prices should reflect alll publicly
available information and if
available are
normally
considered to be the best guide
for valuation. In practice in an acquisition it is
unlikely that the
bidding
company would succeed by
offering less than current
market price, there is
normally significant
premium
over market prices.
Unquoted
Shares:
The
valuation of unquoted shares is a
matter to be handled by the accountants.
The method of share
valuation
of shares in private compan
involves comparison of its activities
with those of similar
quoted
company.
However,
we may employ following valuation
methods for unquoted shares.
We divide them into
two
broad
categories:
Income
based approach:
 Present
value method
 Dividend
valuation
 P/E
ratio
Asset
based approach:
 book
value
 replacement
cost
 break
up value
Income
Based Approach Present
value method:
This
approach has its foundation
in the present value rule, where the
value of any asset is the
present value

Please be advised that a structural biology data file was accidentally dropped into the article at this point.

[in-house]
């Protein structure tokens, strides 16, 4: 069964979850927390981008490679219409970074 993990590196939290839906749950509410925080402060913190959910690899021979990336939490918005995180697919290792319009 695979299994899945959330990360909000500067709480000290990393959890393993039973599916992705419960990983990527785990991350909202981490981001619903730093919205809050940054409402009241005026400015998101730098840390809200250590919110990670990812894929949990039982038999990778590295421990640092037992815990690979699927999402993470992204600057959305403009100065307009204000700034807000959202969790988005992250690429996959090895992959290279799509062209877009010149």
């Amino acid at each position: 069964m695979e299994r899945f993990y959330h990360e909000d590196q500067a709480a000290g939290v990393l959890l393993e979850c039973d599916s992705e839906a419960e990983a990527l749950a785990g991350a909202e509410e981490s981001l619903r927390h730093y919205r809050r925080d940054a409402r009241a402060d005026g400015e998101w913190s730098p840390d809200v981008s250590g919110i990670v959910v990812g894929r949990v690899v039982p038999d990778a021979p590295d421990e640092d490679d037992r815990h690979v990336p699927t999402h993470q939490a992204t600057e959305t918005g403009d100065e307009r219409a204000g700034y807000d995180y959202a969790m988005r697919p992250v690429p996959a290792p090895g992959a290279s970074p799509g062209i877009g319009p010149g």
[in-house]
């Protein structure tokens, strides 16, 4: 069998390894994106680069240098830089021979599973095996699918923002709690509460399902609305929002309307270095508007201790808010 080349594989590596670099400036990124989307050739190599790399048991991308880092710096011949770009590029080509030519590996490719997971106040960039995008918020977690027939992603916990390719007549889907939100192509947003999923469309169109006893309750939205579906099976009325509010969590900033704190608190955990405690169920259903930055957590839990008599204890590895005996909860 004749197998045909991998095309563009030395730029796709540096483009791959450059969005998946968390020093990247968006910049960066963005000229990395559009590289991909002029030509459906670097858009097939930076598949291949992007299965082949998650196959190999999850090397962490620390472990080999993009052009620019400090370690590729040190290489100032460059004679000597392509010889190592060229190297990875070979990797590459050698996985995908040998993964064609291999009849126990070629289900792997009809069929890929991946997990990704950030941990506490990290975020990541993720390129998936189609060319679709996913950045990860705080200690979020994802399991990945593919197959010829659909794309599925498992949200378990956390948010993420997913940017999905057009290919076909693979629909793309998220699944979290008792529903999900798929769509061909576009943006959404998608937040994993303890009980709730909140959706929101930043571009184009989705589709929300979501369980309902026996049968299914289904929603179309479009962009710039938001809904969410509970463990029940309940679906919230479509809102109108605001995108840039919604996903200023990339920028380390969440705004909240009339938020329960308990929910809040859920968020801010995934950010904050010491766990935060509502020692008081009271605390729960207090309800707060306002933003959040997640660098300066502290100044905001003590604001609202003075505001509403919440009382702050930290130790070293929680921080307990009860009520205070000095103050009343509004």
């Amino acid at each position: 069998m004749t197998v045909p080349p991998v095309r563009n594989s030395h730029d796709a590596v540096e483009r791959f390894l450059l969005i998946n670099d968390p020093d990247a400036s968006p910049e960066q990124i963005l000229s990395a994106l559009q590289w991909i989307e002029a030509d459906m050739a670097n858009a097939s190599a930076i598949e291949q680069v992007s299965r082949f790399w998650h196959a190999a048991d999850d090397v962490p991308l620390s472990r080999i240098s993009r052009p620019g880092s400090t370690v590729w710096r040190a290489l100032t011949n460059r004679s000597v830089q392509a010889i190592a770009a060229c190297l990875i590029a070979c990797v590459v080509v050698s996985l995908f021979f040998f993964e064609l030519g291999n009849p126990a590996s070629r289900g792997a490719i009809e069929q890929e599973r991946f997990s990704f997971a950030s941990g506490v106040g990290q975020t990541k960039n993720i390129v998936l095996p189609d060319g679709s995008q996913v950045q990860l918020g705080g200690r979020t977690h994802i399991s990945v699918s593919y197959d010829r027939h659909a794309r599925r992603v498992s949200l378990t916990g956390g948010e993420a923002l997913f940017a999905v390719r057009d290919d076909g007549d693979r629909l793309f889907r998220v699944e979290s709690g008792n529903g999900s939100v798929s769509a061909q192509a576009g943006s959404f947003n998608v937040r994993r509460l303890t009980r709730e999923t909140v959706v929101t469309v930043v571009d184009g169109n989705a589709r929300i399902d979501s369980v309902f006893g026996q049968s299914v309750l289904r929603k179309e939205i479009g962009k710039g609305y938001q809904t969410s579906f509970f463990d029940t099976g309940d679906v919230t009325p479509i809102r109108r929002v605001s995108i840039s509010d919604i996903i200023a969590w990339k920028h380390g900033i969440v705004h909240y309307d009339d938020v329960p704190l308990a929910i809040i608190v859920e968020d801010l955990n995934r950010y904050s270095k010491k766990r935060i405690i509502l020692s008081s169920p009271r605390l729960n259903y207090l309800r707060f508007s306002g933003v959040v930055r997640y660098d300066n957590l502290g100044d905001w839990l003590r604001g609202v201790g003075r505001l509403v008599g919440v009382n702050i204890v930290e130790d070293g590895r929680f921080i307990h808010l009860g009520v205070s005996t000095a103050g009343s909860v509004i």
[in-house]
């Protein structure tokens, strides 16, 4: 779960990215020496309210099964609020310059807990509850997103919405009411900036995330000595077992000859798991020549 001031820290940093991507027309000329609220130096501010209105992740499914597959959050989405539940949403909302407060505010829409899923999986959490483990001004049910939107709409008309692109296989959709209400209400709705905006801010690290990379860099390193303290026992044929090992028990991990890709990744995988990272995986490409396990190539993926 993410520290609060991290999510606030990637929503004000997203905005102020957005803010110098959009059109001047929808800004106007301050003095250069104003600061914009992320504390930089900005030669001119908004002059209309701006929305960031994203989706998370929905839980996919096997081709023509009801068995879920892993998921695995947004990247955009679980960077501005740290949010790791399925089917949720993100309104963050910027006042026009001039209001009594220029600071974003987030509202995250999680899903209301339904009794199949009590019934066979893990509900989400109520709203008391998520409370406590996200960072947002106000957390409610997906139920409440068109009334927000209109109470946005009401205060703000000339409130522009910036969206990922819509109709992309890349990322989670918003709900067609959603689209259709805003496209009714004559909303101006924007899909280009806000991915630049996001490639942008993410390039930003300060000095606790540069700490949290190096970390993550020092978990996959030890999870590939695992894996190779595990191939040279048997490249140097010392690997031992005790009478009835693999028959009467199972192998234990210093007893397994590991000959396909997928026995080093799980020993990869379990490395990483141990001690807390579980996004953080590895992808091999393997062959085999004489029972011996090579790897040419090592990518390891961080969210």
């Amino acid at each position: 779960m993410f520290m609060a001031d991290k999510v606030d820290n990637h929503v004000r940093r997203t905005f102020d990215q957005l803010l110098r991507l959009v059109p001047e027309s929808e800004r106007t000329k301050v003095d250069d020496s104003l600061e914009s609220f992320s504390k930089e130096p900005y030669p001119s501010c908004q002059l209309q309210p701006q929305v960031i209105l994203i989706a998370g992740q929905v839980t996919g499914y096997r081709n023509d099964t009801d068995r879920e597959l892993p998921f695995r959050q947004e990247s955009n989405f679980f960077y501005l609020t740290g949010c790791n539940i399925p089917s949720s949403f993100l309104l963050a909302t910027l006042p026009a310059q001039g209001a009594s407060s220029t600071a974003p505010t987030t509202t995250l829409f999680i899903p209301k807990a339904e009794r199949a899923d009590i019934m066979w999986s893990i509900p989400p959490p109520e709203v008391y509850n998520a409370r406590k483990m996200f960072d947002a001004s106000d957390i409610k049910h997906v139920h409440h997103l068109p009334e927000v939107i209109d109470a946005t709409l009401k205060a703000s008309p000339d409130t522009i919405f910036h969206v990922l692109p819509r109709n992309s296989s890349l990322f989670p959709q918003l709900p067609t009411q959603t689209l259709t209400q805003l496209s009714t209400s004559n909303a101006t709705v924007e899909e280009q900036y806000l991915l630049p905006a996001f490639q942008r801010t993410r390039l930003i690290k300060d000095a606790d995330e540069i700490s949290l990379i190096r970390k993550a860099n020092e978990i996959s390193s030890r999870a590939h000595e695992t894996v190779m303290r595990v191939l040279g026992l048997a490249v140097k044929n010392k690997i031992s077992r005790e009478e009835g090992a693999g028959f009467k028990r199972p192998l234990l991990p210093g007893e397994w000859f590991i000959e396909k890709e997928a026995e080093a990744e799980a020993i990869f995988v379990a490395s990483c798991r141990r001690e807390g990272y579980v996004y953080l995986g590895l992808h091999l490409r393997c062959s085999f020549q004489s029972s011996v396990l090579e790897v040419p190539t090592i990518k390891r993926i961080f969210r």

of
expected future cash flows
that the asset
generates.
Value
=CFt/ (1+r) t
where
n =
Life of the asset
CFt =
Cash flow in period t
r =
Discount rate reflecting the riskyness
of the estimated cash
flows
The
cash flows will vary from
asset to asset  dividends for
stocks, coupons (interest)
and the face value
for
bonds
and aftertax cash flows for
a real project. The discount rate
will be a function of the riskiness of
the
estimated
cash flows, with higher rates
for riskier assets and lower
rates for safer projects.
You can in fact
think
of discounted cash flow
valuation on a continuum. At one
end of the spectrum, you
have the default
free
zero coupon bond, with a
guaranteed cash flow in the
future. Discounting this cash
flow at the risk less
rate
should yield the value of the bond. A
little further up the spectrum
are corporate bonds where the
cash
flows
take the form of coupons and
there is default
risk.
These